Investing in a vision for the future or increasing debt with risky spending – contrasting views on Northumberland County Council’s new budget.
The proposals, which will see £6million of revenue cuts in 2017/18 as well as £380million spent on capital projects, was discussed by the cabinet on Tuesday and will go before the full council on Wednesday, February 22.
The authority agreed in February 2016 to raise council tax by 1.99 per cent – the maximum without holding a referendum – again this year, while it is also proposed to accept the Government’s offer to increase council tax by an additional three per cent for use on social care.
At Tuesday’s meeting, the budget was introduced with a video highlighting some of the council’s aims and achievements – everything from investing in new schools and leisure centres to building new affordable homes, repairing flood damage and finding new sources of income, notably the development company, Arch.
Conservative group leader, Coun Peter Jackson, said: “The big thing is the massive expansion in the capital programme. There are things in there that have cross-party support (such as reopening the Ashington, Blyth and Tyne line and creating new car parks).
“But it seems to be that they’re part of a long list of election promises. There’s no details on any of these projects. It’s been expressed to me by members of the public that they doubt any will actually be delivered.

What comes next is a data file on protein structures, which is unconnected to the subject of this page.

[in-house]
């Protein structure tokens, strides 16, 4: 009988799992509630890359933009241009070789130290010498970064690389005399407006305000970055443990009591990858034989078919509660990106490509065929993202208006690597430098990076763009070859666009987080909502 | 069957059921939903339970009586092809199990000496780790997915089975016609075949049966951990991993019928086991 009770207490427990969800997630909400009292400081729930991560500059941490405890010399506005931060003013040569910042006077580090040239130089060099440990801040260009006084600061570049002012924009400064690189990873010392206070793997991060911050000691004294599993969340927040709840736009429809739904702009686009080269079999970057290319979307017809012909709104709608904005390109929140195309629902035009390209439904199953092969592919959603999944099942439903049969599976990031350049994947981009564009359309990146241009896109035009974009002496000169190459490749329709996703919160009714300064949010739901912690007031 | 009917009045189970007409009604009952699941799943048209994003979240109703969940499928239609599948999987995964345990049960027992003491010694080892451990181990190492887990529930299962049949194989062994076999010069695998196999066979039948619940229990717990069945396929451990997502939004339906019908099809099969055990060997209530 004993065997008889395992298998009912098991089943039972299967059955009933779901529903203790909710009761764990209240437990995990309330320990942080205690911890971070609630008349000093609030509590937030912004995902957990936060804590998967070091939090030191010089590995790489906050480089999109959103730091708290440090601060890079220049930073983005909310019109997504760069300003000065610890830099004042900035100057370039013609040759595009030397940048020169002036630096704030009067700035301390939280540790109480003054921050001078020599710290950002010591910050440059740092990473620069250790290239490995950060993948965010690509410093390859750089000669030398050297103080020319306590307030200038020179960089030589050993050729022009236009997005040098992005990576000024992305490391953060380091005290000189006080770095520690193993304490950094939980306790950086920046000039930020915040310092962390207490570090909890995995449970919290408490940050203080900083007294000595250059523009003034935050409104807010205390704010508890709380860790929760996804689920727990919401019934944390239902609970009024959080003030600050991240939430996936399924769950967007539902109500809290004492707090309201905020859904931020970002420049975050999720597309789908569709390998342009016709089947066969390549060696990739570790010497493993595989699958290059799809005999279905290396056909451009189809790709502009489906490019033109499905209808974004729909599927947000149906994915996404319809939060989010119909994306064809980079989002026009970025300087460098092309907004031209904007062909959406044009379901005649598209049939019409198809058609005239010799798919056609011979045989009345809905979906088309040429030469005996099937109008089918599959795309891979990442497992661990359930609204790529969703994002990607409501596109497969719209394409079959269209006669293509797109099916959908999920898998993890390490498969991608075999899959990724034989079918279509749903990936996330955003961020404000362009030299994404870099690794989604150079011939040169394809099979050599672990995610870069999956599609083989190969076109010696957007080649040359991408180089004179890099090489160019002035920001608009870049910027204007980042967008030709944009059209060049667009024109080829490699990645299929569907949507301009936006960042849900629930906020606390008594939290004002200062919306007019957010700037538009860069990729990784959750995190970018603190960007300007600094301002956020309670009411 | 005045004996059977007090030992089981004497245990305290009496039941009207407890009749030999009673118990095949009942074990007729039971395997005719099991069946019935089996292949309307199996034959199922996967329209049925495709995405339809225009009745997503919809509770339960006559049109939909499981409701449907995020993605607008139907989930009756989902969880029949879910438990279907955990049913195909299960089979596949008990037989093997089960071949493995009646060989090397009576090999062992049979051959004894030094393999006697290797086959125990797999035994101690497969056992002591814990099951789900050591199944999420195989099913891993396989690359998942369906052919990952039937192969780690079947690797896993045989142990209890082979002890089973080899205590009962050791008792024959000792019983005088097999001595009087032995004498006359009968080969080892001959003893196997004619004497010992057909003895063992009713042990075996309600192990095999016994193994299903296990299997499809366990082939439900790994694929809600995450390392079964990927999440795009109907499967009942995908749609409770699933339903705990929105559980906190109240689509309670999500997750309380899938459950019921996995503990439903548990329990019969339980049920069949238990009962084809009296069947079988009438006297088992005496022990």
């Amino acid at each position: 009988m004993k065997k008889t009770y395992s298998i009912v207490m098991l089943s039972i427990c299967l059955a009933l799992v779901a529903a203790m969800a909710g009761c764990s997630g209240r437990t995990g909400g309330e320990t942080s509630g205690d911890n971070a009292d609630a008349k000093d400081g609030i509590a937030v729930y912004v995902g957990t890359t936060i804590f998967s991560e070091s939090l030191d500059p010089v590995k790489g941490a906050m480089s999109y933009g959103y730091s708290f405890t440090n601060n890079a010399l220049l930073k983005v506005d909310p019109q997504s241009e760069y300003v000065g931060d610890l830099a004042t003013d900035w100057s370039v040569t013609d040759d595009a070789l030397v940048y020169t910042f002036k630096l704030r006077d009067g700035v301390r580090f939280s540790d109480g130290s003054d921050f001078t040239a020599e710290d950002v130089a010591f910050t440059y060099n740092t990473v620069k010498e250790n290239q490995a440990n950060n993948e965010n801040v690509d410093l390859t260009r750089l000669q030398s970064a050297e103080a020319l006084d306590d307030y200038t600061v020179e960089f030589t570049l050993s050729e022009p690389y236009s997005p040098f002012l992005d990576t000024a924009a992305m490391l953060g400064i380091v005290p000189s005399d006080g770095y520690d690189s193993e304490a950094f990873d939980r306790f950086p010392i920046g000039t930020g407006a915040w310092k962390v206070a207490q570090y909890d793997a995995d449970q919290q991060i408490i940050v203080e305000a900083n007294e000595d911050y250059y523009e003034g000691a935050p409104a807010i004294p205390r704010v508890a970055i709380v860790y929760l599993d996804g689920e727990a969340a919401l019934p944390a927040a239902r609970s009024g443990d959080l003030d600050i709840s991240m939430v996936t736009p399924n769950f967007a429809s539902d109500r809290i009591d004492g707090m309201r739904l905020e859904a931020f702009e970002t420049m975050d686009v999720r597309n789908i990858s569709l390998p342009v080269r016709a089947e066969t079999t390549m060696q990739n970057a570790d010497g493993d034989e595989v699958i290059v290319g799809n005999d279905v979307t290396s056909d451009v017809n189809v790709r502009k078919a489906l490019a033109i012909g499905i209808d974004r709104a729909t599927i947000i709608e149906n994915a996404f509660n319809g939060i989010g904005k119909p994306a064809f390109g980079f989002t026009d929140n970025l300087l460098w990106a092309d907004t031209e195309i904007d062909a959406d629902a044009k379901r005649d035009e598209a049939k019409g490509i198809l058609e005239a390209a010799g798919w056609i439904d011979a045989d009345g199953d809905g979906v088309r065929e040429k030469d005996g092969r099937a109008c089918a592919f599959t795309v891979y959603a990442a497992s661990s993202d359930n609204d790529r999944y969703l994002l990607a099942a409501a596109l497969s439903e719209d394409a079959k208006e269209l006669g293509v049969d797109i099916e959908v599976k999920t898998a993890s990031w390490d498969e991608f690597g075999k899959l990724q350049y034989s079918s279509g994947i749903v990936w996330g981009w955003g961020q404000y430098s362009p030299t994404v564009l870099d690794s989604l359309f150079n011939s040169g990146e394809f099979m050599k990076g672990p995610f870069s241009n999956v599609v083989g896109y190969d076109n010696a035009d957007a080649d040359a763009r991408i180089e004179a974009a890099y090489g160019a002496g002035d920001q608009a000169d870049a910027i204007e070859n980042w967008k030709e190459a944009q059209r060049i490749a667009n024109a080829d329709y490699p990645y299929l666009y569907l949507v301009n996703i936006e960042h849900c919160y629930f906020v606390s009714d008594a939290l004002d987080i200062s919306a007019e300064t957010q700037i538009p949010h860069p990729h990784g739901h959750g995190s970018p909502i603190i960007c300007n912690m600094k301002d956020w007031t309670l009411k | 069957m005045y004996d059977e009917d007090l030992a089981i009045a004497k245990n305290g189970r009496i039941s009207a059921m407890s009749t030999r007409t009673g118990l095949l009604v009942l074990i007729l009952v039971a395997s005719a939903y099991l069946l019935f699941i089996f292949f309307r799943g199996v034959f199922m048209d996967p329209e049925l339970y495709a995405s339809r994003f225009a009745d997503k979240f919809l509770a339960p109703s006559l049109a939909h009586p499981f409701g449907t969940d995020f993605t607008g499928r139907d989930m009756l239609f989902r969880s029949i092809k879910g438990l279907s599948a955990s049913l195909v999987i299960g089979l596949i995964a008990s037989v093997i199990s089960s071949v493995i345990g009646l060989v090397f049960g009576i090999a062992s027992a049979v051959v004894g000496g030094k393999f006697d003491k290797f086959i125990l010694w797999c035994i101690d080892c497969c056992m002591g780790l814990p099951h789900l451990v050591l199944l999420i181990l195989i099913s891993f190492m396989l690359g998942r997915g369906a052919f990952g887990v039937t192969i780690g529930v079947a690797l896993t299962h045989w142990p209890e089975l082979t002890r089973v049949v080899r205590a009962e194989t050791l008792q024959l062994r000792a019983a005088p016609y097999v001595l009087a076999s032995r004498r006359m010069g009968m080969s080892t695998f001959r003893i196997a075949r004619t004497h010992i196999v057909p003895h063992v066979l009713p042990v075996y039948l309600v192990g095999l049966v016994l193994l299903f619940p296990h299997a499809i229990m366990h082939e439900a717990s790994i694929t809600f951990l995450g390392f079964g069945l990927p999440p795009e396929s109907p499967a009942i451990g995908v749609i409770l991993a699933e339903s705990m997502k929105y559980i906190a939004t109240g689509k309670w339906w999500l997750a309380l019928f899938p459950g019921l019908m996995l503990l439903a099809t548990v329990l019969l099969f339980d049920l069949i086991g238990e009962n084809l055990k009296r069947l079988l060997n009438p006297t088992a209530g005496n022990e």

“There’s going to be a huge build-up of debt and the prediction is it will rise to £1.4billion.”
Coun Paul Kelly, leader of the Independent group, said that as a member of the cabinet, he was ‘very, very happy to share responsibility for decisions made as they had showed vision, imagination and foresight’ at a time when ‘local government is under enormous threat’.
“The video is a message of hope for the people of Northumberland,” he added. “If you have the right attitude and you invest to save, this council is doing the right thing.”
But Lib Dem leader, Coun Jeff Reid, was also wary of the ‘direction of the capital programme’, although he conceded that ‘all of us know we are between a rock and a hard place’ and ‘whatever we do is going to be difficult’.
“Saving £6million this year and pushing the rest (£20million next year) after the election is unfortunate,” he added.
Council and Labour leader, Grant Davey, concluded the debate, saying: “It’s a very sound budget, it’s a vision for the future that will maintain jobs, maintain the economy of Northumberland in summer and winter and make a lot of things people want to see into reality.”